Several studies have theorised about explanatory mechanisms behind healthcare avoidance during the COVID-19 pandemic. For example, the so-called COVID Stress Syndrome proposes confidence in one’s physical health to be able to overcome a COVID-19 infection as a determinant of healthcare avoidance [21,22]. Individuals with poor perceived health would prefer to avoid physical contact because of their concerns for a severe course of a COVID-19 infection . Our finding that poor self-appreciated health was strongly associated with healthcare avoidance might support this hypothesis. Contrary to what would be expected based on literature [6,8–10], our study showed that self-appreciated health was more strongly associated with healthcare avoidance than concern about contracting COVID-19. This might be explained by the fact that we sent out the questionnaire during the first months of the pandemic, when the potential severity of COVID-19 was not as widely known as it is now.
Strengths and limitations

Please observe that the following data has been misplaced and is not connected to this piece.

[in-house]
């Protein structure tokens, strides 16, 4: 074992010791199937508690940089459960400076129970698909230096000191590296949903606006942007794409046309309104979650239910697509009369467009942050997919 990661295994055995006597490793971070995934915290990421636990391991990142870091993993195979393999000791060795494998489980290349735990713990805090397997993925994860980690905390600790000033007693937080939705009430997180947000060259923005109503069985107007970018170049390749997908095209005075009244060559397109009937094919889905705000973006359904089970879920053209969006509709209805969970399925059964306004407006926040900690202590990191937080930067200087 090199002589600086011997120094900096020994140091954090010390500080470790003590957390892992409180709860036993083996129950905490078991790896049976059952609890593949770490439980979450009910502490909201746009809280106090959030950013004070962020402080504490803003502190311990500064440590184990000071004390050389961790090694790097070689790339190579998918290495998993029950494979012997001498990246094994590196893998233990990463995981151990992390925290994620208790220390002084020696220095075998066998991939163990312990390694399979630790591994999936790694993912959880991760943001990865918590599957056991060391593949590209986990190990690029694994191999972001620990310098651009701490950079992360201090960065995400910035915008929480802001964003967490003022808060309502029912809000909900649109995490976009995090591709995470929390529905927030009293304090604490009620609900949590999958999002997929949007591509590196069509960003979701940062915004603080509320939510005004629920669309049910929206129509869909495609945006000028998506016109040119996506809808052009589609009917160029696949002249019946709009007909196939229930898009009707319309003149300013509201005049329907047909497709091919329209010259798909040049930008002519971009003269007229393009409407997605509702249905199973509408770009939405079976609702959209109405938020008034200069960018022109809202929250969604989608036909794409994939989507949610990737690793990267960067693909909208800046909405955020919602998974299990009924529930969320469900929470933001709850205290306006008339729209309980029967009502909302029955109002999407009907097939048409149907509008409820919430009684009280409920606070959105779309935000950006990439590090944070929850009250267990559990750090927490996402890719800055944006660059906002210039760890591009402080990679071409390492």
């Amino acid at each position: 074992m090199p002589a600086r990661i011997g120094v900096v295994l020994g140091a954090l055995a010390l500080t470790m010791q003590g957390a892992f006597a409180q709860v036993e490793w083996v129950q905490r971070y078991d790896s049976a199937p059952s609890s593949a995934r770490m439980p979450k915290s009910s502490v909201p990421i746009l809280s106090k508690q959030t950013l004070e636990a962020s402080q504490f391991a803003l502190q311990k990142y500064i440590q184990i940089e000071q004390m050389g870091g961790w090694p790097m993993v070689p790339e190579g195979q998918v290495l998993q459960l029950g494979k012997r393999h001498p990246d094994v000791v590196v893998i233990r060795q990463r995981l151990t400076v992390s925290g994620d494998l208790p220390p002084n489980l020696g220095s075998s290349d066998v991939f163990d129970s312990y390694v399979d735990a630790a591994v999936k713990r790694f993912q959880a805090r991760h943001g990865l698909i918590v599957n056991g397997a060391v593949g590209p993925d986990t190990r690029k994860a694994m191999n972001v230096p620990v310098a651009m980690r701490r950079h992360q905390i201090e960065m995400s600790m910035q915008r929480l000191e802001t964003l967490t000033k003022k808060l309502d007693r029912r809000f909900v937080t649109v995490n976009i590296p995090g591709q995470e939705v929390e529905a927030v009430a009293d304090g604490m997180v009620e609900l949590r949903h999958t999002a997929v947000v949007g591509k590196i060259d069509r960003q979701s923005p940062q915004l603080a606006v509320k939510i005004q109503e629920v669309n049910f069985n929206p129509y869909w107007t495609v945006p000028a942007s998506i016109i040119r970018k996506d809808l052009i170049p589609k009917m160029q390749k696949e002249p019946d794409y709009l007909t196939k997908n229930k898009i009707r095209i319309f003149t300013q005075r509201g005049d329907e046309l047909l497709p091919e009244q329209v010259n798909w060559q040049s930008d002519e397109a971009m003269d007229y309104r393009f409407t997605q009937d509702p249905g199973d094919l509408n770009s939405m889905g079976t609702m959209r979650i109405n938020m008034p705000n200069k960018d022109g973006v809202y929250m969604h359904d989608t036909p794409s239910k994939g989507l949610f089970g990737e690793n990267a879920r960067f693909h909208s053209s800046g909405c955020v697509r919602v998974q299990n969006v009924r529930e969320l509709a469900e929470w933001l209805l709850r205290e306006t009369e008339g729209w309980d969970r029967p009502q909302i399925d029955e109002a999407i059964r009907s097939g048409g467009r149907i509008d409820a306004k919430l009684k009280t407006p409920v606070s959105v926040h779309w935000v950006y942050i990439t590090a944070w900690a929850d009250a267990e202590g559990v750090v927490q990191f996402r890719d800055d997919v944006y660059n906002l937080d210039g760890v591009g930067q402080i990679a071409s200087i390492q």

One of the major strengths of this study is the direct, patient-centred approach. We managed to retrieve self-reported data on healthcare avoidance instead of concentrating on medical records of patients who have already been hospitalised or who visited an outpatient clinic. Moreover, we were able to complement our findings with GP records of a substantial part of the healthcare avoiding participants. Several limitations of this study must also be acknowledged. First, we were unable to assess the actual severity of the symptoms that participants reported in the questionnaire, because they were not medically evaluated at the time. Second, it is unknown how severe participants themselves perceived their symptoms to be, which could have affected their decision whether or not to seek medical attention . Third, to minimise potential selection bias, we have first shown that responders and nonresponders had comparable characteristics, yet the ethnic homogeneity and higher educational attainment of the study population will limit generalisability of our study results to populations with more ethnic diversity or lower educational level. Fourth, participants could have interpreted the question on healthcare avoidance differently, as we asked them to base their responses on the weeks prior to filling out the questionnaire. Nevertheless, more than 90% of our study population (N = 5,151) returned the questionnaire before May 11. From this day onwards, several countermeasures that had been implemented by the Dutch government in March 2020 were lifted, which means that most participants filled out the questionnaire while all of these countermeasures were still present.